Vibram Fivefingers Success Story: Robert K.’s Experience in Toe Shoes

A woman wears Vibram "Five Fingers" ...

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The January 9th issue of the Boston Globe featured an article by David Abel recounting his story of running into a stress fracture in his Vibram Fivefingers. David’s story is certainly not unique as I have read reports of a number of cases of this happening. However, I have also received numerous testimonials from runners who have successfully transitioned into the odd looking toe shoes and have shed old injuries in the process.

It’s difficult to know why some runners have trouble in the shoes and others (so far, myself included) do not, but my hope is that as more stories get told, we will begin to better understand the best approach to transitioning to an ultra-minimal running shoe. I recently received an email from a fellow runner who wisely made the transition to Vibrams very slowly, and has found great benefit from making the switch. Below is Robert K’s story:


Robert K’s Story

I’ve been a regular runner for about 30 years. Early on I was diagnosed by a podiatrist with over pronation and have been running in orthotics since then. I ran a few marathons and such along the way.

Eventually, my legs started complaining about the running frequency and distances covered. About 10 years into my running career, I started to get some discomfort in my right knee and right leg in general. I was then diagnosed with a small tear in the meniscus of that knee. I was ready to go under the knife until an acquaintance of my mine who had done the same for both knees warned me of his remorse. After a second professional opinion, I decided to forgo the surgery and manage the pain with appropriate strengthening, stretching, and rest. Through much trial and error, I eventually learned that my legs could only tolerate running every 3 days, no more frequently.

Along the way, I also got DVT (deep vein thrombosis, i.e. a blood clot) in my right leg behind my knee and another one in my left foreleg about 5 years later . Needless to say my legs have felt sore for more time than I would have preferred over those years.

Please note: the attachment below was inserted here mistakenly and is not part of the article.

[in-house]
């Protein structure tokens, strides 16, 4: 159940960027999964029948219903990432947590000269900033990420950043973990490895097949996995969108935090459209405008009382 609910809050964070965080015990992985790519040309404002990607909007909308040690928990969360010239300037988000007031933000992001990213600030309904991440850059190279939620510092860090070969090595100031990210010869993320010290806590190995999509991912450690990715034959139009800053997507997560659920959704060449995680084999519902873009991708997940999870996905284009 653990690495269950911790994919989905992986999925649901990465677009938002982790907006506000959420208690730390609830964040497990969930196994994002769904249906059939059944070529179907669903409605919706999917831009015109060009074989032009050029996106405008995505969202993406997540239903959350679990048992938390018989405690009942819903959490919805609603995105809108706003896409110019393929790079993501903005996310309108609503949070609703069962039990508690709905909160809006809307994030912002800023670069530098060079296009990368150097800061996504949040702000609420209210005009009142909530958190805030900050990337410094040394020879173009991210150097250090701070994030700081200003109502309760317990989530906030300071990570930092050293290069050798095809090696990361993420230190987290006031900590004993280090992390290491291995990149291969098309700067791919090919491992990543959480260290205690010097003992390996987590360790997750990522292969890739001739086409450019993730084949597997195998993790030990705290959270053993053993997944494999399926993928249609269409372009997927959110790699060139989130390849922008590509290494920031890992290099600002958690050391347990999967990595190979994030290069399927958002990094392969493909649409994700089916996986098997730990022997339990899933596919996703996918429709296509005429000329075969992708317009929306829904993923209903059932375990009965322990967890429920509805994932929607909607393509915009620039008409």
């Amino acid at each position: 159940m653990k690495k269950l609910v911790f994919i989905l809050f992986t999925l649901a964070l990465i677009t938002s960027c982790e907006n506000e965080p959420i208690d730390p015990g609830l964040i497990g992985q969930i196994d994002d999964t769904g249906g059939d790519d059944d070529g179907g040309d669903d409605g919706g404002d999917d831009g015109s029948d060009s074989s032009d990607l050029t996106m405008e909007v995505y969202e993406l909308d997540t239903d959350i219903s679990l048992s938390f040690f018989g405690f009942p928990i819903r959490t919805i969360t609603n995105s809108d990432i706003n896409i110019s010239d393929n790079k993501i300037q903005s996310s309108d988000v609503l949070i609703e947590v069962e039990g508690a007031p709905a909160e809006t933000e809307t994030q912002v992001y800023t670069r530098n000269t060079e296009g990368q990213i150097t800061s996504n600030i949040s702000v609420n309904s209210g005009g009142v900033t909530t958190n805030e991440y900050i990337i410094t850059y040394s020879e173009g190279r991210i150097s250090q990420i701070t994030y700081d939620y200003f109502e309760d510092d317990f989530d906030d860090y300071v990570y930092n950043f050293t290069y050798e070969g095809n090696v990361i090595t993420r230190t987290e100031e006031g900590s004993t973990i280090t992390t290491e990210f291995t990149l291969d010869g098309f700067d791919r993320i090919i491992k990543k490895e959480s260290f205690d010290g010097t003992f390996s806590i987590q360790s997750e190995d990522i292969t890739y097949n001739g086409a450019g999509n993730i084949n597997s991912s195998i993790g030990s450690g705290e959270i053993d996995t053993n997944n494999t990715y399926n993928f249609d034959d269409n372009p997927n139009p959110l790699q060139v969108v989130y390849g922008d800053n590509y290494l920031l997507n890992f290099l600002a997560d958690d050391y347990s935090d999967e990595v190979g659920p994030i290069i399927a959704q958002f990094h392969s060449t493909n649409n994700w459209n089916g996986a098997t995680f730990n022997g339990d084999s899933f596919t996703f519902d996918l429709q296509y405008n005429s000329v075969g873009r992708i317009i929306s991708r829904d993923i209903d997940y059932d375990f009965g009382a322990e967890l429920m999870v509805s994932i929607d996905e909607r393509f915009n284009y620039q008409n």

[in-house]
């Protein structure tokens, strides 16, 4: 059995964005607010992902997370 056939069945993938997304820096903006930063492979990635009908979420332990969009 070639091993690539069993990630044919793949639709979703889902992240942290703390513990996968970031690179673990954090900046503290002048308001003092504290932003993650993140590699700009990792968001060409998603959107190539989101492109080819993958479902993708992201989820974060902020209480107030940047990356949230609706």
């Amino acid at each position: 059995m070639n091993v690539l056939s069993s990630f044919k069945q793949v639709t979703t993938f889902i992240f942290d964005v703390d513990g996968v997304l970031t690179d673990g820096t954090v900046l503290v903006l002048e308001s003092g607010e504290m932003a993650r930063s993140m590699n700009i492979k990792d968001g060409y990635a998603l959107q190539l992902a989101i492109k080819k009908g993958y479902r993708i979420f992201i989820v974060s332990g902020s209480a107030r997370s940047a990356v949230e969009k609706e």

I switched to cycling a few years ago to allow me more frequent aerobic conditioning. I can cycle pain free so I had pretty much given up on running.

Then we got a hyperactive puppy about 2 years ago. He demanded exercise so I strapped back into my running shoes and worked my legs back to 5-6 miles so I could try to wear out the canine. By ramping up the mileage very slowly and taking care with rest & stretching, my legs felt tolerable.

About a year ago, I got wind of VFFs and starting pining for them. My wife gave me a pair of Sprints for my birthday in August. After receiving them, I read a bunch of blogs online and learned that I really needed to work into them slowly. With my previous experiences with my legs, that rang true to me so I took the advice to heart. I started with short walks around the neighborhood and slowly increased the duration. When I finally started running in them, I mapped out a few double routes in my neighborhood that would allow me to run first in my VFFs, end up back my house and switch back to my regular shoes to finish my session. I would run at least 3 times at a given distance in my VFFs before I upped the mileage. It took me a couple of months to get up to 6 miles in my VFFS. the last couple of those weeks were torture for me because I got to the point of dreading putting on my old shoes. But I decided to be focused. Oh, and I ditched the orthotics along the way.

Once I could do my 6 mile route with my VFFs, I stuck with my 3 day routine. But I noticed that my legs felt great after each run and unlike runs in my old motion control shoes, didn’t seem to really need the 3 days of rest. But I’ve been running every 3 days for a long time so I didn’t really think i should press my luck. After a few weeks, however, I decided to try every 2 days. Sure enough, no pain! I’ve been doing every other day for a couple of weeks now and feel like I could move up to every day if I felt like it. I think I’ll wait for a while for that!

Two punch lines for me:

Running in VFFs have helped my legs (and ankles and knees and feet) to feel the best they have in years. My wife even notices that they look stronger. I had swelling in one of my ankles due to the blood clot and that swelling has basically disappeared! I wear my VFFs for weight training and I am doing weights with my squats & dead lifts that I could only imagine in the past!

Slowly & methodically working into my VFFs helped me avoid transition injuries. My wife will confirm that I can be a bit obsessive about things so I could have easily jumped in headfirst with these new shoes and got hurt quickly. But I headed the warnings online and am sure glad that I did.

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About Peter Larson

This post was authored by Peter Larson. Pete is a recovering academic who currently works as an exercise physiologist, running coach, and writer. He's also a father of three and a fanatical runner with a bit of a shoe obsession. In addition to writing and editing this site, he is co-author of the book Tread Lightly, and writes a personal blog called The Blogologist. Follow Pete on Twitter, Facebook, Google+, and via email.

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